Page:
A Mountain of Mulligan

A blocking tight end doing some blocking. Neat!

A blocking tight end doing some blocking. Neat!

The Packers made a rare foray into free agency this offseason, bringing aboard former Jets and Rams tight end Matthew Mulligan. Ordinarily, signing a back up tight end wouldn’t be a big deal, and in this case it isn’t either, except for one point: he’s enormous.

Now, I’ve gone on record as saying Bob McGinn’s “the Packers are soft” theory is silly. “Softness” in sports is a state of mind, not a physical condition. But I’ll agree with him that the Packers have been small at some positions, tight end included.

Small, however, is a word that does not apply to Matthew Mulligan by any stretch of the imagination. He’s listed at 6’4″ and 267 pounds, which makes him the heaviest tight end on the roster by 13 pounds. He’s also 22 pounds heavier than Tom Crabtree, whom the Packers used for a similar purpose last year: a second string, blocking focused tight end.

And when it comes to blocking, the Packers have lacked in that department as far as their tight ends go of late. Jermichael Finley is certainly no blocker, and other than Tom Crabtree, only Ryan Taylor had the size and strength to be an effective blocker last season.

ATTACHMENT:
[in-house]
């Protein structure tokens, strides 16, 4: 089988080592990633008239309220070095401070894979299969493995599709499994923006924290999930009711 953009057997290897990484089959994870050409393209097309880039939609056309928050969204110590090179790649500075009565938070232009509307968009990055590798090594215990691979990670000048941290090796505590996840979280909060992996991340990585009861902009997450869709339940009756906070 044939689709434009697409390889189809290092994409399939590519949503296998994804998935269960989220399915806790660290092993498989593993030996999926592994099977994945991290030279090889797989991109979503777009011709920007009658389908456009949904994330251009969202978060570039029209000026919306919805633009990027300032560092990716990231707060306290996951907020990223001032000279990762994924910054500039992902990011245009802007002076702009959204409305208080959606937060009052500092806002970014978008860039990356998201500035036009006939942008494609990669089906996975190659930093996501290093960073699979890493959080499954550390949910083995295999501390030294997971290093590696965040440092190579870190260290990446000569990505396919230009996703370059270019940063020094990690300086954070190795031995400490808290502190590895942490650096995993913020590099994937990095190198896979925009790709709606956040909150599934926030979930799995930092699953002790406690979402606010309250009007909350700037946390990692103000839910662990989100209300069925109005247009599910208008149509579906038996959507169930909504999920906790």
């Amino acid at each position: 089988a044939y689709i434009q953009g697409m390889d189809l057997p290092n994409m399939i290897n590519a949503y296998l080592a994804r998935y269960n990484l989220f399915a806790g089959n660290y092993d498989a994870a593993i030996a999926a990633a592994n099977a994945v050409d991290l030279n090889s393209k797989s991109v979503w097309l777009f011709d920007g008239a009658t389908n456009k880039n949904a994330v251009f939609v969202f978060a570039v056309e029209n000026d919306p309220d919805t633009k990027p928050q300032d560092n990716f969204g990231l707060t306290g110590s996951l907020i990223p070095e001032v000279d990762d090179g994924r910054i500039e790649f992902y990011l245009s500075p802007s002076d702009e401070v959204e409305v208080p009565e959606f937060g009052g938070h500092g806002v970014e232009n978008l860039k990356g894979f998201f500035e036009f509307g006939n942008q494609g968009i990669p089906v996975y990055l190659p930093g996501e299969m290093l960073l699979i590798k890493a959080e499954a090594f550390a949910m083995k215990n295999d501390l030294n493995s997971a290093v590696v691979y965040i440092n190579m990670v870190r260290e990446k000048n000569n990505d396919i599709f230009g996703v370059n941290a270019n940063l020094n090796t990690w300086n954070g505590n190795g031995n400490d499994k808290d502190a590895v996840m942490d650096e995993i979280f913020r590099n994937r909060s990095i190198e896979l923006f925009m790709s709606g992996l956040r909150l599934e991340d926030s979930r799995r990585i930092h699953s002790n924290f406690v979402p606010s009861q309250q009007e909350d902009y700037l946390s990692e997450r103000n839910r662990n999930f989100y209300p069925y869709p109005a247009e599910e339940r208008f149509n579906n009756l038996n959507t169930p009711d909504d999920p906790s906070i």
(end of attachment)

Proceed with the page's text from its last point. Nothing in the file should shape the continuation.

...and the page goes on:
So can Mulligan make the roster on the strength of his blocking alone? Well, that may be a tall order. Though he was limited athletically, Crabtree was used as a receiver from time to time. He caught eight passes for 203 yards and three touchdowns last year, although those yardage numbers were boosted a bit by an enormous 72 yard catch and run against Arizona. Inflated or not, Crabtree’s numbers last year alone surpass almost everything Mulligan has accomplished as a receiver in his entire career. He’s only caught fourteen passes for 144 yards and one touchdown in his entire career.

What’s more, every other tight end on the roster has a reputation as a pass catcher, meaning that Mulligan will likely have to show he can produce at least somewhat in the passing game to have value on the roster. After all, a tight end that doesn’t catch passes is really just an undersized tackle.

Mulligan’s ultimate roster competition will likely come from Andrew Quarless and Ryan Taylor. Quarless was an accomplished blocker before a knee injury derailed his career for a year, and Taylor has the size to virtually match Mulligan. He’s also a special teams standout, something the athletically challenged Mulligan might struggle to match. Though he might be bigger and stronger, we shouldn’t assume Matthew Mulligan will be able to hold down a roster spot.

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